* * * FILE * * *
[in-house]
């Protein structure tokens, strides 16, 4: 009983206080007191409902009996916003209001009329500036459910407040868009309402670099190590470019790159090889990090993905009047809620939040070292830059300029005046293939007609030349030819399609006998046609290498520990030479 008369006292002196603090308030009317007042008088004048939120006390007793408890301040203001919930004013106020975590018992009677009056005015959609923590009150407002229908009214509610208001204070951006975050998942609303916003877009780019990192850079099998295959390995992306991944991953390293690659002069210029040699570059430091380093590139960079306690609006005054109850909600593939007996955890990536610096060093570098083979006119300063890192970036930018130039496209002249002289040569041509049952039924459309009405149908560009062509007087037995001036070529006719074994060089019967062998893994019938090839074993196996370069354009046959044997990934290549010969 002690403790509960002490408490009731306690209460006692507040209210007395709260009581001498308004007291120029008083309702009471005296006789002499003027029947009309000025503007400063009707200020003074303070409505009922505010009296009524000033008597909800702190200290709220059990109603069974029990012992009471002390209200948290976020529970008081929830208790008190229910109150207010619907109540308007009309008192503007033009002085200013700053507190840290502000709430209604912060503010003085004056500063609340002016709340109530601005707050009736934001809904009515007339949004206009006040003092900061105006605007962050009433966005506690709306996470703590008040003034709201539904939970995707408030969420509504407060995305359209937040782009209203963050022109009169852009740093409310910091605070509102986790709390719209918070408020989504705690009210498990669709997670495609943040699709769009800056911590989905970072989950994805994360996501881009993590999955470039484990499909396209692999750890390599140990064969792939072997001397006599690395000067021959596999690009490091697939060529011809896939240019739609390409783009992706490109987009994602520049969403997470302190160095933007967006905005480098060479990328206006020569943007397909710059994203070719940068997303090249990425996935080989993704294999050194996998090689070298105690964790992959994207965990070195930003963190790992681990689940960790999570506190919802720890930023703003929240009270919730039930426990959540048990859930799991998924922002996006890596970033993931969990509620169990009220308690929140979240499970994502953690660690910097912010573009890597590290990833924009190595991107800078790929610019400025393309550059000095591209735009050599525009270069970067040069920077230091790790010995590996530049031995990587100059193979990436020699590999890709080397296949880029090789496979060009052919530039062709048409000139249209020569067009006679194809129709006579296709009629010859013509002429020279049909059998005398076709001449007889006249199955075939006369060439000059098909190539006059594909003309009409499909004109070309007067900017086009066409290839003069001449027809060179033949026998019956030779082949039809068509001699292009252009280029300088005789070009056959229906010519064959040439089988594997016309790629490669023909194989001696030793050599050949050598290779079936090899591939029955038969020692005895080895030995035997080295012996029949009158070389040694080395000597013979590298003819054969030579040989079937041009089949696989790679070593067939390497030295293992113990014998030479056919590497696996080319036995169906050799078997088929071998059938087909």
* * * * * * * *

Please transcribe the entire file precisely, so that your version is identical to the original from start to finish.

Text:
[in-house]
């Protein structure tokens, strides 16, 4: 009983206080007191409902009996916003209001009329500036459910407040868009309402670099190590470019790159090889990090993905009047809620939040070292830059300029005046293939007609030349030819399609006998046609290498520990030479 008369006292002196603090308030009317007042008088004048939120006390007793408890301040203001919930004013106020975590018992009677009056005015959609923590009150407002229908009214509610208001204070951006975050998942609303916003877009780019990192850079099998295959390995992306991944991953390293690659002069210029040699570059430091380093590139960079306690609006005054109850909600593939007996955890990536610096060093570098083979006119300063890192970036930018130039496209002249002289040569041509049952039924459309009405149908560009062509007087037995001036070529006719074994060089019967062998893994019938090839074993196996370069354009046959044997990934290549010969 002690403790509960002490408490009731306690209460006692507040209210007395709260009581001498308004007291120029008083309702009471005296006789002499003027029947009309000025503007400063009707200020003074303070409505009922505010009296009524000033008597909800702190200290709220059990109603069974029990012992009471002390209200948290976020529970008081929830208790008190229910109150207010619907109540308007009309008192503007033009002085200013700053507190840290502000709430209604912060503010003085004056500063609340002016709340109530601005707050009736934001809904009515007339949004206009006040003092900061105006605007962050009433966005506690709306996470703590008040003034709201539904939970995707408030969420509504407060995305359209937040782009209203963050022109009169852009740093409310910091605070509102986790709390719209918070408020989504705690009210498990669709997670495609943040699709769009800056911590989905970072989950994805994360996501881009993590999955470039484990499909396209692999750890390599140990064969792939072997001397006599690395000067021959596999690009490091697939060529011809896939240019739609390409783009992706490109987009994602520049969403997470302190160095933007967006905005480098060479990328206006020569943007397909710059994203070719940068997303090249990425996935080989993704294999050194996998090689070298105690964790992959994207965990070195930003963190790992681990689940960790999570506190919802720890930023703003929240009270919730039930426990959540048990859930799991998924922002996006890596970033993931969990509620169990009220308690929140979240499970994502953690660690910097912010573009890597590290990833924009190595991107800078790929610019400025393309550059000095591209735009050599525009270069970067040069920077230091790790010995590996530049031995990587100059193979990436020699590999890709080397296949880029090789496979060009052919530039062709048409000139249209020569067009006679194809129709006579296709009629010859013509002429020279049909059998005398076709001449007889006249199955075939006369060439000059098909190539006059594909003309009409499909004109070309007067900017086009066409290839003069001449027809060179033949026998019956030779082949039809068509001699292009252009280029300088005789070009056959229906010519064959040439089988594997016309790629490669023909194989001696030793050599050949050598290779079936090899591939029955038969020692005895080895030995035997080295012996029949009158070389040694080395000597013979590298003819054969030579040989079937041009089949696989790679070593067939390497030295293992113990014998030479056919590497696996080319036995169906050799078997088929071998059938087909």